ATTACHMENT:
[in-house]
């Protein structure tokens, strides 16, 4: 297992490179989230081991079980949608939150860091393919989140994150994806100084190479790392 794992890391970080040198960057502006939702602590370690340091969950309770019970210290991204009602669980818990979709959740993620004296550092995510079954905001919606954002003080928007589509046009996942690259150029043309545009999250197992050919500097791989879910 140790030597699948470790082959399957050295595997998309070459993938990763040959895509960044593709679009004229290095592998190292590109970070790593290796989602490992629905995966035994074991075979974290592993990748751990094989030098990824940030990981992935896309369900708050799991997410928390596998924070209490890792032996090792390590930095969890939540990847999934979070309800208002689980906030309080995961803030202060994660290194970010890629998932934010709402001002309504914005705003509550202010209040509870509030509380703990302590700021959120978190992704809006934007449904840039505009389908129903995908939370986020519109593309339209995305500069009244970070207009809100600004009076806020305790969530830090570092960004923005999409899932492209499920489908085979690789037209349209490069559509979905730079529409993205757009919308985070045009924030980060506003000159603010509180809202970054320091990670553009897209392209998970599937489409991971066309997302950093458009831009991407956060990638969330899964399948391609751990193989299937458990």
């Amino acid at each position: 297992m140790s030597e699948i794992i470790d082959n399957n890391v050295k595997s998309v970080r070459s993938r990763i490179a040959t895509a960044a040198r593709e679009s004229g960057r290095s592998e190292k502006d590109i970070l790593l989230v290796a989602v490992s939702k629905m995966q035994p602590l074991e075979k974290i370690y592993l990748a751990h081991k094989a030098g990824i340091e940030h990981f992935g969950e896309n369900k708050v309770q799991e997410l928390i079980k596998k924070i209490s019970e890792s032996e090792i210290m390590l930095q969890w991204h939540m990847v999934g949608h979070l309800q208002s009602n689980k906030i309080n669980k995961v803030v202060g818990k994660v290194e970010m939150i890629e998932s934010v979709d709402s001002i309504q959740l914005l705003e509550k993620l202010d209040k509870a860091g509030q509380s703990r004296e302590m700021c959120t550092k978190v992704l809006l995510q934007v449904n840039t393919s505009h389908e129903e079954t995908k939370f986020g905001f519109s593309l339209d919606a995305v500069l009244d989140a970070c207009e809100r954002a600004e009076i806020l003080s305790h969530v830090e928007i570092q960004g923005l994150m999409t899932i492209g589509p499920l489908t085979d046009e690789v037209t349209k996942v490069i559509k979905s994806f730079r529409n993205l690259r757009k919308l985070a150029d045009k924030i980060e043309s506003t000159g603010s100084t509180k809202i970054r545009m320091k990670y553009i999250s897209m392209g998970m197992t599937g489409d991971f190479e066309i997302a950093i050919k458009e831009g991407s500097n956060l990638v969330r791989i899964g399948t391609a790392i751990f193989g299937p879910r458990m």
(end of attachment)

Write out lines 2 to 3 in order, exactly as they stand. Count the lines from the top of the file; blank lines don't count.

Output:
């Protein structure tokens, strides 16, 4: 297992490179989230081991079980949608939150860091393919989140994150994806100084190479790392 794992890391970080040198960057502006939702602590370690340091969950309770019970210290991204009602669980818990979709959740993620004296550092995510079954905001919606954002003080928007589509046009996942690259150029043309545009999250197992050919500097791989879910 140790030597699948470790082959399957050295595997998309070459993938990763040959895509960044593709679009004229290095592998190292590109970070790593290796989602490992629905995966035994074991075979974290592993990748751990094989030098990824940030990981992935896309369900708050799991997410928390596998924070209490890792032996090792390590930095969890939540990847999934979070309800208002689980906030309080995961803030202060994660290194970010890629998932934010709402001002309504914005705003509550202010209040509870509030509380703990302590700021959120978190992704809006934007449904840039505009389908129903995908939370986020519109593309339209995305500069009244970070207009809100600004009076806020305790969530830090570092960004923005999409899932492209499920489908085979690789037209349209490069559509979905730079529409993205757009919308985070045009924030980060506003000159603010509180809202970054320091990670553009897209392209998970599937489409991971066309997302950093458009831009991407956060990638969330899964399948391609751990193989299937458990």
């Amino acid at each position: 297992m140790s030597e699948i794992i470790d082959n399957n890391v050295k595997s998309v970080r070459s993938r990763i490179a040959t895509a960044a040198r593709e679009s004229g960057r290095s592998e190292k502006d590109i970070l790593l989230v290796a989602v490992s939702k629905m995966q035994p602590l074991e075979k974290i370690y592993l990748a751990h081991k094989a030098g990824i340091e940030h990981f992935g969950e896309n369900k708050v309770q799991e997410l928390i079980k596998k924070i209490s019970e890792s032996e090792i210290m390590l930095q969890w991204h939540m990847v999934g949608h979070l309800q208002s009602n689980k906030i309080n669980k995961v803030v202060g818990k994660v290194e970010m939150i890629e998932s934010v979709d709402s001002i309504q959740l914005l705003e509550k993620l202010d209040k509870a860091g509030q509380s703990r004296e302590m700021c959120t550092k978190v992704l809006l995510q934007v449904n840039t393919s505009h389908e129903e079954t995908k939370f986020g905001f519109s593309l339209d919606a995305v500069l009244d989140a970070c207009e809100r954002a600004e009076i806020l003080s305790h969530v830090e928007i570092q960004g923005l994150m999409t899932i492209g589509p499920l489908t085979d046009e690789v037209t349209k996942v490069i559509k979905s994806f730079r529409n993205l690259r757009k919308l985070a150029d045009k924030i980060e043309s506003t000159g603010s100084t509180k809202i970054r545009m320091k990670y553009i999250s897209m392209g998970m197992t599937g489409d991971f190479e066309i997302a950093i050919k458009e831009g991407s500097n956060l990638v969330r791989i899964g399948t391609a790392i751990f193989g299937p879910r458990m």